John D MahamaThe Republic of Ghana or "Ghana" for short, is a West African country located along the Gulf of Guinea (the northeasternmost part of the tropical Atlantic Ocean) between the Republics of Ivory Coast and Togo. Ghana borders the Republic of Burkina Faso to the north, the Republic of Togo to the east, the Republic of Ivory Coast to the West and the Gulf of Guinea to the south.

Ghana has a total land area of about 238,53 squared kilometers (about 11,000sq.km covered by water) with about 539km of coastline. Just about 20.7% of Ghana's total land area remains arable (land good for farming).

Ghana has an "estimated" population of 29 million people (as of 2017) with the population growth rate around 2.2%. About 55% of Ghana's population lives in urban areas in major cities and towns such as Accra the capital (Accra, the capital of Ghana, contains about 2.3 million people) and Kumasi the capital of the Ashanti region of Ghana (Kumasi contains about 1.8 million people). Other major towns and cities such as Tamale (the capital of the Northern region of Ghana), Sunyani (the capital of the Brong Ahafo region), Wa (the capital of the Upper West region), Bolgatanga (the capital of the Upper East region), Sekondi Takoradi (the capital of the Western region) and Koforidua (the capital of the Eastern region of Ghana) also contain significant portions of the population.

Ghana was the first Sub-Saharan African country to gain independence (from colonial rule). Ghana gained independence in 1957 from the United Kingdom. Ghana became a republic on  July 1, 1960. Lake Volta, the largest artificial lake in the world, is found in Ghana.

Ghana is one of the most culturally rich countries in all of Africa with a beautiful blend of several ethnic and racial groups living peacefully together. Ghana without a doubt, is one of the most peaceful countries in all of Africa. Akans (the most dominant ethnic group in Ghana today) make up about 45.3% of the total population. Mole-Dagbon (the next major ethnic group) make up about 15.2% of the total population. The Ewes (another major ethnic group) make up about 11.7% of the total population followed by the Ga-Dangmes (about 7.3% of the population), the Guans (about 4% of the total population), the Gurmas (about 3.6% of the population), the Grusis (about 2.6% of the population), the Mande-Busangas (about 1% of the total population) with the several other minor groups forming the remaining fraction of the population.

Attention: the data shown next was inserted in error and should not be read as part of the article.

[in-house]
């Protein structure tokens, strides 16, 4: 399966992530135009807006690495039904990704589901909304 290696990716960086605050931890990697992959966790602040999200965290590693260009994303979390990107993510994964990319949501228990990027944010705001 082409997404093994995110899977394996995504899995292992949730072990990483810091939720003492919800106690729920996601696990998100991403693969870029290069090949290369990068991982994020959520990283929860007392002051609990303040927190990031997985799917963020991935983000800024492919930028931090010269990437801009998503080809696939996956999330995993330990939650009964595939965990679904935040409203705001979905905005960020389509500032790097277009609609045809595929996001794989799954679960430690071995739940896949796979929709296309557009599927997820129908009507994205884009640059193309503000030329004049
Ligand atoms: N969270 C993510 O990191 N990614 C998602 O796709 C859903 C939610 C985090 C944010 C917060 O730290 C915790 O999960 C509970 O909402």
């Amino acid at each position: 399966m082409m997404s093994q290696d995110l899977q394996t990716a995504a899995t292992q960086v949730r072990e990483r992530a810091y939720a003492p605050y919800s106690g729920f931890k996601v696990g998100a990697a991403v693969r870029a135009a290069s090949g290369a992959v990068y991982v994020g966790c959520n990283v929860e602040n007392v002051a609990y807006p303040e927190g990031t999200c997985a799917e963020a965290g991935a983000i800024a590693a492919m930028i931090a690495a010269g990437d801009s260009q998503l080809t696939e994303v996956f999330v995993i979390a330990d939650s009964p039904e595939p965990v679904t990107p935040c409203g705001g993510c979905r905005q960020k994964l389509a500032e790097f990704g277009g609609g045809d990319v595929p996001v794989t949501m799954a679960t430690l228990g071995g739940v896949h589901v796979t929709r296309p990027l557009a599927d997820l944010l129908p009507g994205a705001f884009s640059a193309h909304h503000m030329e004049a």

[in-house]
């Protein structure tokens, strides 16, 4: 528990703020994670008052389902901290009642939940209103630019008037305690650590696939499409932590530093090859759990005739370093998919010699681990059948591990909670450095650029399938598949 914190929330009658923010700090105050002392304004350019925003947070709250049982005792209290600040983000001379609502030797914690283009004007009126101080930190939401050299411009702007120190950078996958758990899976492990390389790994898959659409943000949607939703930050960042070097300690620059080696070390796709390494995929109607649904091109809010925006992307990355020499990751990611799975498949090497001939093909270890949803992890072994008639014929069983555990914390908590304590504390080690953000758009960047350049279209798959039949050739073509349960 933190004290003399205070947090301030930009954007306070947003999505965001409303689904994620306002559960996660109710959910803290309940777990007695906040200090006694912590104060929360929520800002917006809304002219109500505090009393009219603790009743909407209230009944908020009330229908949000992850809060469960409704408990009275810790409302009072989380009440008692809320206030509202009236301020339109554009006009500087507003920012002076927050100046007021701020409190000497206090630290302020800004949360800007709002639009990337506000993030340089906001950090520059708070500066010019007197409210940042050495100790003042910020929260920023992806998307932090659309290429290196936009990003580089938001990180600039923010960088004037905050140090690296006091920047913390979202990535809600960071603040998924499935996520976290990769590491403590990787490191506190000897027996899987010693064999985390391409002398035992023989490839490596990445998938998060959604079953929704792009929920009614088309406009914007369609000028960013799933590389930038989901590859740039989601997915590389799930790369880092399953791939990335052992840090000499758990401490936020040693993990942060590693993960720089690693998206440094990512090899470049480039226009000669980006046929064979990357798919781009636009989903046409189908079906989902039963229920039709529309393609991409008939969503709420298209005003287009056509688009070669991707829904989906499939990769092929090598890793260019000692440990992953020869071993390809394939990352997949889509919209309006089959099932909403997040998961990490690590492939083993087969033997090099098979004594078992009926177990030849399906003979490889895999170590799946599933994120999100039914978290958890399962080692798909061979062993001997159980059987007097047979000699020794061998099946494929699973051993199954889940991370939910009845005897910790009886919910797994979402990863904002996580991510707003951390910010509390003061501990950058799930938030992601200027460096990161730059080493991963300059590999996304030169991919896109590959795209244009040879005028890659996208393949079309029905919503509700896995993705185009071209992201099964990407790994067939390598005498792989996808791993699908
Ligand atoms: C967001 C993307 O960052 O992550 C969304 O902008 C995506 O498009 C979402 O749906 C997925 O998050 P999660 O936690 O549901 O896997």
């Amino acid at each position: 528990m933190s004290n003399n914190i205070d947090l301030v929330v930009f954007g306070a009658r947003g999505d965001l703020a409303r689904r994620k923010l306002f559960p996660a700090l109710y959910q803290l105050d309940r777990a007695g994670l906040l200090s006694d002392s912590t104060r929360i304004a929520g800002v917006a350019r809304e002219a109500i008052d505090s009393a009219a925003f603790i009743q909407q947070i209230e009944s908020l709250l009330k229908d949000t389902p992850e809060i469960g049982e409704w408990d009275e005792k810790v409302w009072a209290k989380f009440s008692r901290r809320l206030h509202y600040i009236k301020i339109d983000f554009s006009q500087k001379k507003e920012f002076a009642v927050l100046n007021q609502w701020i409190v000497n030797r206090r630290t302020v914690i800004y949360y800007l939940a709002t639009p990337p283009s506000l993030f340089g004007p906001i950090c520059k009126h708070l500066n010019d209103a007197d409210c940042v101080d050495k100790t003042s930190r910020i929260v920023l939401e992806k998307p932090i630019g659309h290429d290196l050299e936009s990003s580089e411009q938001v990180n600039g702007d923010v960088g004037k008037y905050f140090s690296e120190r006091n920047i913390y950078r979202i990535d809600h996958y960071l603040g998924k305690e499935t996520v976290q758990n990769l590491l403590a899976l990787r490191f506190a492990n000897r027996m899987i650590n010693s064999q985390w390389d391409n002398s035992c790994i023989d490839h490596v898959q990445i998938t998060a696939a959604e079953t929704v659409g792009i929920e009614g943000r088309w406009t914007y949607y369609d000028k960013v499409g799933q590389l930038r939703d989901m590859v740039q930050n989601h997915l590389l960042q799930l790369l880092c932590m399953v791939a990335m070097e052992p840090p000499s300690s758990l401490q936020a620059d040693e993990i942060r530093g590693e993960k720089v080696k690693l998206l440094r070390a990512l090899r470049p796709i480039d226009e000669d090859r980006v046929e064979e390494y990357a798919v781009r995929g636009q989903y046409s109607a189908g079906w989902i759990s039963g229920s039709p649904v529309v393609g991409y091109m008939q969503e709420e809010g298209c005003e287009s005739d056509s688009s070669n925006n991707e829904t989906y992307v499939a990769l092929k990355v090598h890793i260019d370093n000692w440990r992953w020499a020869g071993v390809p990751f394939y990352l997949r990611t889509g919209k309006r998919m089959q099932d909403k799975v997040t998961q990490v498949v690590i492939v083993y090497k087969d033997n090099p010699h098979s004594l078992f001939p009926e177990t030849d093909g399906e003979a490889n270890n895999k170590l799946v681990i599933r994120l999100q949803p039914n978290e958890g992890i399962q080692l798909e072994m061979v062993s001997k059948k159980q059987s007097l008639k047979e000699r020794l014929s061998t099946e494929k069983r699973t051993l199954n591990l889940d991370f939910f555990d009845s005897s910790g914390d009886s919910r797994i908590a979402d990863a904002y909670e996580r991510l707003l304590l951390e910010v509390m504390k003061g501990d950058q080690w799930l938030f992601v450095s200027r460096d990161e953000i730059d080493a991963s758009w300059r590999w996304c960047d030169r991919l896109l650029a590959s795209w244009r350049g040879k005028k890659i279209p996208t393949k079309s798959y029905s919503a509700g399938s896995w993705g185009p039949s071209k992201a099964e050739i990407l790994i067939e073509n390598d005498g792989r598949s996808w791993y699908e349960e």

Ghana has a literacy rate of about 75% for the total population with the female literacy rate hovering around 58%. In other words, just about 58% of the total population of females above the age 15 can read and write. Although Ghana's literacy rate is better than in neighboring countries, Ghana's literacy rate falls below expectations compared to several other African countries (Botswana, Zimbabwe, Kenya, etc.)

Ghana (formerly known as Gold Coast) just like its neighboring countries, is blessed with abundance of natural resources such as gold, silver, manganese, bauxite, timber, petroleum, fish, rubber, salt, limestone, industrial diamonds, etc.